Today the world lost a boss woman who will long be remembered: Amelia Boynton Robinson, a civil-rights activist who helped lead the Bloody Sunday march in Selma, Alabama, died this morning at 104. According to her daughter, Boynton Robinson had suffered several strokes this year.
Her life was chronicled in an obituary by the Montgomery Advertiser:
In January, she attended the State of the Union address as a special guest of Democratic Alabama Rep. Terri Sewell, who said Boynton's 1964 run for Congress paved the way for her. Sewell is Alabama's first elected black congresswoman. Boynton was the first woman to run on a Democratic ticket in Alabama and the first black woman to run for Congress in the state, according to the Encyclopedia of Alabama.
Only a year after her run for Congress, Boynton Robinson marched the Edmund Pettus Bridge with hundreds of other civil-rights activists after spending a large portion of her life campaigning for suffrage for African-Americans. She was the first person to ask Martin Luther King Jr. to join the movement in Selma, and he set up protest headquarters at Boynton Robinson's home there. During the march on March 7, Boynton Robinson was beaten unconscious by police officers, and was one of 17 people taken to the hospital with injuries. She was later asked to be a guest of honor at the 1965 signing of the Voting Rights Act by then-president Lyndon B. Johnson.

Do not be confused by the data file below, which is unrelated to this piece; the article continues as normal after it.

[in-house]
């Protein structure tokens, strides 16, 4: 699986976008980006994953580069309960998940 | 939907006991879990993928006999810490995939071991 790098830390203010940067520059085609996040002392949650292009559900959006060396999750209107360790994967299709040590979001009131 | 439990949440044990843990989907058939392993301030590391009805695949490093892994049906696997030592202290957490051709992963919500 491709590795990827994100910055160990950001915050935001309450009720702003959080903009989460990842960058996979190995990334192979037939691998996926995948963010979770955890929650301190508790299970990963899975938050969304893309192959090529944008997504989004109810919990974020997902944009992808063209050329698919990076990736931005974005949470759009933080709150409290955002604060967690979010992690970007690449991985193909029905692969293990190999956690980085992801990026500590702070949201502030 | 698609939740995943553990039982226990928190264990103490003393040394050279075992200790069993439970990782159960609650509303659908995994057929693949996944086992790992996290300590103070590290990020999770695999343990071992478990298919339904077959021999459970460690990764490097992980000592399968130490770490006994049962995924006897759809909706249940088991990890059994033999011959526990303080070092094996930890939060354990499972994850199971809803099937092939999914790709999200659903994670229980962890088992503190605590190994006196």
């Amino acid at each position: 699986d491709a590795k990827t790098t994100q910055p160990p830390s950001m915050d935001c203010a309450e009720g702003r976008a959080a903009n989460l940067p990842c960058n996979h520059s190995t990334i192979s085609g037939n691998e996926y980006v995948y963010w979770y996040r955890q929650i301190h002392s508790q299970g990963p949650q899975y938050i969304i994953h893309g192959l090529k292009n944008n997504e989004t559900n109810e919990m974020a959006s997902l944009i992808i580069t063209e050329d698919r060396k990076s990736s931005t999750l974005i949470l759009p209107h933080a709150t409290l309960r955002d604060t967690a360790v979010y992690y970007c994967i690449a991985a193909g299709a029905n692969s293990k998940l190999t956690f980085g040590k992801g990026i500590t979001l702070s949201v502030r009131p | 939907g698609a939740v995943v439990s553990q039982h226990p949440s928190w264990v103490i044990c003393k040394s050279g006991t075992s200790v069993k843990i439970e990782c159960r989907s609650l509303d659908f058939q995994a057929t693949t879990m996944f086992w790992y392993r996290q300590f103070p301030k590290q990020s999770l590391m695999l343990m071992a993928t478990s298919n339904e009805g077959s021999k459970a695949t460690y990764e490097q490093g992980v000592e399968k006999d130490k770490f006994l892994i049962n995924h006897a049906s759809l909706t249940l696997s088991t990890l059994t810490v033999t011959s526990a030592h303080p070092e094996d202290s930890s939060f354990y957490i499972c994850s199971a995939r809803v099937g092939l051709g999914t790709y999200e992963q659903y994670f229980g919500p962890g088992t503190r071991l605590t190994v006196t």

Fifty years after Bloody Sunday, the civil-rights activist held hands with President Barack Obama as the First Family marched with thousands of others across the Edmund Pettus Bridge, just as she'd done many years before. Boynton Robinson's family is reportedly planning a ceremony for their late inspiring matriarch on the Edmund Pettus Bridge on September 8.